Featured Artist Connor Buchanan
For our latest artist feature, we thought we’d do something a little different and have a chat with Connor Buchanan, who wears multiple hats as a visual artist, curator, and arts administrator. We wanted to get Connor’s perspective from being on both sides of the visual arts spectrum.
Thanks as always to Giulliano Palladino for his filming and editing talents!
Edmonton, we have people creating culture and opportunities! Love it! Eventually we will be envied for more than economic reasons.
I would love to do something like this—not burn the world—but create something similar out of matches.
SPEAKERS (confirmed): Prof. Volodymyr Ishchenko (Sociologist studying social protests in Ukraine, Deputy Director of the Center for Society Research in Kiev (Центр дослідження суспільства), an editor of COMMONS: Journal of Social Criticism, and a lecturer at the Department of Sociology in the National University of Kyiv-Mohyla Academy), Prof. Marko Bojcun (Senior Lecturer in European Studies and International Relations, studied the evolution of the Ukrainian state, the transitions in Eastern Europe to Capitalism and the eastwards expansion of the European Union, his current research focuses on the transformation processes in Eastern Europe and on contemporary migrations across Asia and Europe, also a member of the Institute for the Study of European Transformations and the Director of the Ukraine Center, London Metropolitan University) and Tetiana Bezruk (Researcher of the Far Right in Ukraine at the Kyiv-Mohyla Academy and Euromaidan activist).
DESCRIPTION: After three months of protests in Ukraine it turned exceptionally violent last week. Supporters of Ukraine’s anti-government movement are now in power after President Viktor Yanukovych fled the capital city of Kyiv. On Saturday, the parliament voted to strip the president of his powers, “citing as grounds his abandoning office and the deaths of more than 80 protesters and police in the past chaotic week of violence.”
A few months ago, Ukrainian President Viktor Yanukovich was expected to sign some agreements that could eventually integrate Ukraine with the European Union economically. Ultimately, Yanukovich refused to sign the agreements, a decision thousands of his countrymen immediately protested. The demonstrations later evolved as protesters started calling for political change, and when Yanukovich resisted their calls, they demanded regime change. Some protesters wanted Ukraine to have a European orientation rather than a Russian one. Others felt that the government was corrupt and should thus be replaced. Now Yanukovich has been ousted parliament has set presidential elections for May 25.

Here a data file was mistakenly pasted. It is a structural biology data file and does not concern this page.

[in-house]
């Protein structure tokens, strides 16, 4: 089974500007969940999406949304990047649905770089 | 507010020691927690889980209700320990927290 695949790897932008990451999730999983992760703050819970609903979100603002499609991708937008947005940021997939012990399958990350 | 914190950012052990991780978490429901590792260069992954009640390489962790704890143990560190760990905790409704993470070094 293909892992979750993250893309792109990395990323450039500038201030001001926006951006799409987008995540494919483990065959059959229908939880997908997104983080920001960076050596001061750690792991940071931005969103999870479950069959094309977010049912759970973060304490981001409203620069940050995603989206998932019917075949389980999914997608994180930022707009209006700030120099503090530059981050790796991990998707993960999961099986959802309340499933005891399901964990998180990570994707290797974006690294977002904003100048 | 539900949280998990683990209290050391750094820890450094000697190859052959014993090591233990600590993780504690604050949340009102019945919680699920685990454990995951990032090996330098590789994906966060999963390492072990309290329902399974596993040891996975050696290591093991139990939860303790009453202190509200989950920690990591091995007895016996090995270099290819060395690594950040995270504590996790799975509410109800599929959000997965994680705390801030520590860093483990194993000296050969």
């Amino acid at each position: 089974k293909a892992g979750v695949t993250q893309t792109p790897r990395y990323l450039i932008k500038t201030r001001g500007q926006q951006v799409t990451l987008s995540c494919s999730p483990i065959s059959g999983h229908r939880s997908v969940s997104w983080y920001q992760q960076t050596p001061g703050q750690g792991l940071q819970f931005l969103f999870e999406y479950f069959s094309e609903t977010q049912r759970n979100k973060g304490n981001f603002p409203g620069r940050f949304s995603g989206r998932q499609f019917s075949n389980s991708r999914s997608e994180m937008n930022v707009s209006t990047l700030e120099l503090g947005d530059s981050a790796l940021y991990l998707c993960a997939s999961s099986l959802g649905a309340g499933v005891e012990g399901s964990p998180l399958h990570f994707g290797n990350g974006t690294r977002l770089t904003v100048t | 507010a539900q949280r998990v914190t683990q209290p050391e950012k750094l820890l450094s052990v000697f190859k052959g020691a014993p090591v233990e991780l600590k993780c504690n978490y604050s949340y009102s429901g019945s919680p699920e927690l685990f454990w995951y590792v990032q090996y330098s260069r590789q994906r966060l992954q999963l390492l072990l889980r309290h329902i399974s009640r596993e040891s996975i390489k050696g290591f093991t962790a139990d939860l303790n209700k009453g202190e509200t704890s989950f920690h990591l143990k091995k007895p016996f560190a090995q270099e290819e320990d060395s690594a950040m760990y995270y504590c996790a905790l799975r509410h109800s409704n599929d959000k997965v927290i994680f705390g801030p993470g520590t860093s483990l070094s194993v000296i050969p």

The social conditions that underlaid the protests from the start and that have inspired Ukrainians to remain camped out in Kiev’s Maidan (Independence Square) in spite of the bitter cold and police assaults include government corruption, state repression and lack of democracy, declining living standards and lack of social opportunities for the vast majority of Ukrainians. Though the demonstrators were not united by an ideology per se, they shared frustration with the regime and with their lack of control, political or economic, over their lives. These grievances were the product of enduring years of corruption in a state machine structured to serve the interests of the oligarchs grouped both around Yanukovich’s ruling Party of Regions—and also within the major opposition parties represented in parliament.
A number of academics have expressed their concern about the international media’s misrepresentation of the protests in Ukraine. They say that the media have overemphasised the significance of the far right in what is a broad and diverse protest movement; and such exaggerations may serve Russia’s imperialist interests in Ukraine. But a far-right organization composed mainly of street forces was accused of having led the mid-January street battles in Kiev. Though not numerically dominant in Maidan, the xenophobic, homophobic, nationalist Svoboda party had, with even more extreme groups, been involved in the protests almost from the beginning, using far-right slogans, fighting with the police, leading occupations of administrative buildings and dismantling monuments. Meanwhile, other opposition parties, ranging from conventional center-right to the far right claimed leadership over the movement.
Yanukovych’s ouster and the removal of several government officials leaves a major power vacuum in the country, one that could be filled in several ways. Where is the revolt in Ukraine going? Are we seeing a popular revolution unfold or is it turning into a technocratic/far-right coup? What schisms are there in Ukraine? Is there still a threat of civil war or maybe even military intervention by other countries? What is the role of Russia, the EU and the US? How will the protest movement in Ukraine develop now Yanukovich is gone? What is the nature of the movement? Who is likely to win the battle? What needs to be done by the progressive forces in the fight for a better society? These and other questions will be discussed with a panel of scholars and activists. Join us live in an attempt to answer them.
A photo taken on the streets of Quebec City.
A photo from a little jump session at rabbit hill.
Training for the Olympics in Montreal.
I found my long lost Swedish sisters in T-dot.
Andy would be hyped, right?
On the road to Montreal